Helping Nevada’s Homeless – A 4th grade NGSS STEM Engineering Lesson – an introduction

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Last year I was part of a team funded by the Nevada Governor’s Office of Science, Innovation and Technology to provide the first Engineering Fellows Program for 5th grade teachers. The model learning sequence we started the program with was about the issue of plastic pollution, specifically how it effects the ocean. 5th grade students were challenged to design and engineer a way to remove plastic from the ocean.

This year the program is focused on 4th grade teachers and their students. The model NGSS aligned engineering lesson we’ll start them with is about helping the homeless by engineering a way for them to charge devices when they have little to no access to electricity. The teachers (and their students) will learn how homeless people face the issue of being contacted after they’ve interviewed for a job (or a doctor’s appointment and other issues). So being able to recharge a phone or other devices could aid them in solving their homeless situation.

I plan to post the whole lesson sequence later, but wanted to share the basic concept since I was working on it a bit today assembling this simple alternator.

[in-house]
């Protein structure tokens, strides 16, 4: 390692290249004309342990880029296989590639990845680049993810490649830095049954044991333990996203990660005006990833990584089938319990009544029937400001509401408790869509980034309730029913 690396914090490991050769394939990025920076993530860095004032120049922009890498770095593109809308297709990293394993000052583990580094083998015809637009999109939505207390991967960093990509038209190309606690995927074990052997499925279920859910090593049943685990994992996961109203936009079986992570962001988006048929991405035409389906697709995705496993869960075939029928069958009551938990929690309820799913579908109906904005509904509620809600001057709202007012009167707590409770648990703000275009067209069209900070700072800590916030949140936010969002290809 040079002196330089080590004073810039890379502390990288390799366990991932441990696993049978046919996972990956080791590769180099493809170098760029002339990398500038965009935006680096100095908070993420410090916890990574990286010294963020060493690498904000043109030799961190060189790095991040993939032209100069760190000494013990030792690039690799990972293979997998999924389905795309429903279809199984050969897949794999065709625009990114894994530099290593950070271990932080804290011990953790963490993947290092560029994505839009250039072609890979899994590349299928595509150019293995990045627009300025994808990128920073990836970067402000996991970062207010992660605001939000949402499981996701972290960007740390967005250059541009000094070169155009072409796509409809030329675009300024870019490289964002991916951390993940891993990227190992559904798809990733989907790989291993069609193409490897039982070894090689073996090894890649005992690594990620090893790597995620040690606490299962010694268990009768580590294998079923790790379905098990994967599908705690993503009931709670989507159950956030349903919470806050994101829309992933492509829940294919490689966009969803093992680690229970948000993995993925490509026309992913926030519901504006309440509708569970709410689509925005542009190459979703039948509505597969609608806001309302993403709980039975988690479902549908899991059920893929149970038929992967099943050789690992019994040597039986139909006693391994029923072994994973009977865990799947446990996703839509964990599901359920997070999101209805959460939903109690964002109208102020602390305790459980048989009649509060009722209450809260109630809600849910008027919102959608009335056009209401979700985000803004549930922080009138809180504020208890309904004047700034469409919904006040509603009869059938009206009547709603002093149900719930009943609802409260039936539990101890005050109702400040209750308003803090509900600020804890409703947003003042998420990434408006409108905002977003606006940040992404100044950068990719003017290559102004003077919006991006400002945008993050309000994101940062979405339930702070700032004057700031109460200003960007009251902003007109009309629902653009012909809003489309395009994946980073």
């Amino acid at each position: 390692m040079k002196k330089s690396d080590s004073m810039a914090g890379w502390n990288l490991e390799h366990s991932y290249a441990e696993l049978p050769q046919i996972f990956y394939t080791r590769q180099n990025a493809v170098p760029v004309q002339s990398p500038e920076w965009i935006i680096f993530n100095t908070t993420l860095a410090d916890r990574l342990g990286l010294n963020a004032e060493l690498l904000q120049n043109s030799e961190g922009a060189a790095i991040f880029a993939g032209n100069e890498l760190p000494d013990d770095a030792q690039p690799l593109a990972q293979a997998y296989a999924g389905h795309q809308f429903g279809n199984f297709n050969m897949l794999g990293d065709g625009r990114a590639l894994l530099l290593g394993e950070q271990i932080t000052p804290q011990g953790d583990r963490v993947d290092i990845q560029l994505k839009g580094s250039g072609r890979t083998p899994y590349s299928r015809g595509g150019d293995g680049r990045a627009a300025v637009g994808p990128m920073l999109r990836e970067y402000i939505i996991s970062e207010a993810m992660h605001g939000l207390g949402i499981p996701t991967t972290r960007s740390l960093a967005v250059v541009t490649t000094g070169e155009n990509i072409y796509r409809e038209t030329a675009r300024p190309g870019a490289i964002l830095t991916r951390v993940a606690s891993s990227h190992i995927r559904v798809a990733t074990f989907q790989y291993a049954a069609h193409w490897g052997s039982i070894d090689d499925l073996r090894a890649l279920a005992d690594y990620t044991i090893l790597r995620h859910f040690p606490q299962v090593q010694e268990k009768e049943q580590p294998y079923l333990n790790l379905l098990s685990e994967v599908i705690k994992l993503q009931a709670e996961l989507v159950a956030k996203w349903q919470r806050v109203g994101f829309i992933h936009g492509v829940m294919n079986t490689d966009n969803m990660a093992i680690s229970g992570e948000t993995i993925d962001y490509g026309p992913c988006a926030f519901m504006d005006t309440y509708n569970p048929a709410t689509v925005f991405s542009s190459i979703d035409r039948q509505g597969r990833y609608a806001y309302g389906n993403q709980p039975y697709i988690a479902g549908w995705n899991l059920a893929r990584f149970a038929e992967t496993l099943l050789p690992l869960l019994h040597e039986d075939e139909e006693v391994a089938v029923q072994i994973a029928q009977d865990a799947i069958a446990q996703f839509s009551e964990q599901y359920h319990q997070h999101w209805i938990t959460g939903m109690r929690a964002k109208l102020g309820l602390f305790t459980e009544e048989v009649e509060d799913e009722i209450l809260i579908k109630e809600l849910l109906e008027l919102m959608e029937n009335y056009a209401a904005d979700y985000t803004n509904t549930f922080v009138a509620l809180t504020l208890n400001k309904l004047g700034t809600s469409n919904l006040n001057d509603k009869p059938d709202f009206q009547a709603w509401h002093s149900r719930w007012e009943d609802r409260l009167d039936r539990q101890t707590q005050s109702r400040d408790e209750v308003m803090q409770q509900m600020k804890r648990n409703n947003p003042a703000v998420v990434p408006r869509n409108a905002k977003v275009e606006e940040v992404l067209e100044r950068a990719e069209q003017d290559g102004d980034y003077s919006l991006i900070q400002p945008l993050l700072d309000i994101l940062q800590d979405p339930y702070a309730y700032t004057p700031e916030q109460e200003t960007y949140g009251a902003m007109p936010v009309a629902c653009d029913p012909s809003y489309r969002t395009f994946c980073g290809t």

Students, in small groups, will assemble the alternator, including wrapping the wire, which is no easy feat. Next, after researching the issues that the homeless deal with, students will design a way to spin their alternator to generate electricity. We will NOT share any ideas for this with students, but I would assume some might design a handle or perhaps some kind of wind turbine or who knows? That’s the messy learning part I love. I put one together today and had some issues getting the wire to wind without kinking. Teachers will do this themselves during our first meeting so that they gain worthwhile experience that helps facilitate their students later in class.

My alternator worked fine lighting the LED. You spin the green axle to generate electricity.

The grant pays for materials for the teacher sessions and the materials they’ll need for their students. In addition at the end of the program teachers will get a grant for $1,000 to purchase the materials required to teach lessons they and their colleagues develop during the program. I’ll share our progress along the way.

Learning is messy!

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